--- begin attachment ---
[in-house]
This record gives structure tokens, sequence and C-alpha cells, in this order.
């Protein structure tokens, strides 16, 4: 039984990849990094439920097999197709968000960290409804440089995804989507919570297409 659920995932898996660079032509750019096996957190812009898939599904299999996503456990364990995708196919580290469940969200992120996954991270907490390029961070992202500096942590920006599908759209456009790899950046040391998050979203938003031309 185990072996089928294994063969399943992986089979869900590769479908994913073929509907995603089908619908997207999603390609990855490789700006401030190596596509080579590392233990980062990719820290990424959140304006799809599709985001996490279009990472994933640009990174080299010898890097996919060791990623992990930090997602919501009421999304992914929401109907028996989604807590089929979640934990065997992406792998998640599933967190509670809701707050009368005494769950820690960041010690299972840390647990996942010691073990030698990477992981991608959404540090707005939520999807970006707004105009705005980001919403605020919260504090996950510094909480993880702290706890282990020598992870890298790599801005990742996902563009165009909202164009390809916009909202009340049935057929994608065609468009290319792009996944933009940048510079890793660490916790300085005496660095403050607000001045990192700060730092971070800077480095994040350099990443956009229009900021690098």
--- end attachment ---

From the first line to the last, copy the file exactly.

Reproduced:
[in-house]
This record gives structure tokens, sequence and C-alpha cells, in this order.
């Protein structure tokens, strides 16, 4: 039984990849990094439920097999197709968000960290409804440089995804989507919570297409 659920995932898996660079032509750019096996957190812009898939599904299999996503456990364990995708196919580290469940969200992120996954991270907490390029961070992202500096942590920006599908759209456009790899950046040391998050979203938003031309 185990072996089928294994063969399943992986089979869900590769479908994913073929509907995603089908619908997207999603390609990855490789700006401030190596596509080579590392233990980062990719820290990424959140304006799809599709985001996490279009990472994933640009990174080299010898890097996919060791990623992990930090997602919501009421999304992914929401109907028996989604807590089929979640934990065997992406792998998640599933967190509670809701707050009368005494769950820690960041010690299972840390647990996942010691073990030698990477992981991608959404540090707005939520999807970006707004105009705005980001919403605020919260504090996950510094909480993880702290706890282990020598992870890298790599801005990742996902563009165009909202164009390809916009909202009340049935057929994608065609468009290319792009996944933009940048510079890793660490916790300085005496660095403050607000001045990192700060730092971070800077480095994040350099990443956009229009900021690098």